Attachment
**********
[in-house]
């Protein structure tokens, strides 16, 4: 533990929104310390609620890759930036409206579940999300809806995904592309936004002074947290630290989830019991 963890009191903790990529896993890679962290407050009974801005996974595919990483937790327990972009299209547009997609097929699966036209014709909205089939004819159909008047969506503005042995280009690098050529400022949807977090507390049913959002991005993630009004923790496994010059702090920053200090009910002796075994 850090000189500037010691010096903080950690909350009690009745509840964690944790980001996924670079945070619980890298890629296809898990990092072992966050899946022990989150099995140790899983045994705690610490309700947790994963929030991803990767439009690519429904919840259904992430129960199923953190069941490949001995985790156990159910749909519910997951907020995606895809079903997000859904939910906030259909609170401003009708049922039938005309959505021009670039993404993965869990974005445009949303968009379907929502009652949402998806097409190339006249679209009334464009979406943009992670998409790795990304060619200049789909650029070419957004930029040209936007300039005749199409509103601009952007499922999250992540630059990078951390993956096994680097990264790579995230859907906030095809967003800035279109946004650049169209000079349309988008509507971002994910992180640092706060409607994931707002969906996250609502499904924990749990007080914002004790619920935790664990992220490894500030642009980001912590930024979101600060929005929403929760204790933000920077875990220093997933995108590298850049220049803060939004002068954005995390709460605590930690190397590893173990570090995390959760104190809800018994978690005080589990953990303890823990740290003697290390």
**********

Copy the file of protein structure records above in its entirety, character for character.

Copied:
[in-house]
């Protein structure tokens, strides 16, 4: 533990929104310390609620890759930036409206579940999300809806995904592309936004002074947290630290989830019991 963890009191903790990529896993890679962290407050009974801005996974595919990483937790327990972009299209547009997609097929699966036209014709909205089939004819159909008047969506503005042995280009690098050529400022949807977090507390049913959002991005993630009004923790496994010059702090920053200090009910002796075994 850090000189500037010691010096903080950690909350009690009745509840964690944790980001996924670079945070619980890298890629296809898990990092072992966050899946022990989150099995140790899983045994705690610490309700947790994963929030991803990767439009690519429904919840259904992430129960199923953190069941490949001995985790156990159910749909519910997951907020995606895809079903997000859904939910906030259909609170401003009708049922039938005309959505021009670039993404993965869990974005445009949303968009379907929502009652949402998806097409190339006249679209009334464009979406943009992670998409790795990304060619200049789909650029070419957004930029040209936007300039005749199409509103601009952007499922999250992540630059990078951390993956096994680097990264790579995230859907906030095809967003800035279109946004650049169209000079349309988008509507971002994910992180640092706060409607994931707002969906996250609502499904924990749990007080914002004790619920935790664990992220490894500030642009980001912590930024979101600060929005929403929760204790933000920077875990220093997933995108590298850049220049803060939004002068954005995390709460605590930690190397590893173990570090995390959760104190809800018994978690005080589990953990303890823990740290003697290390």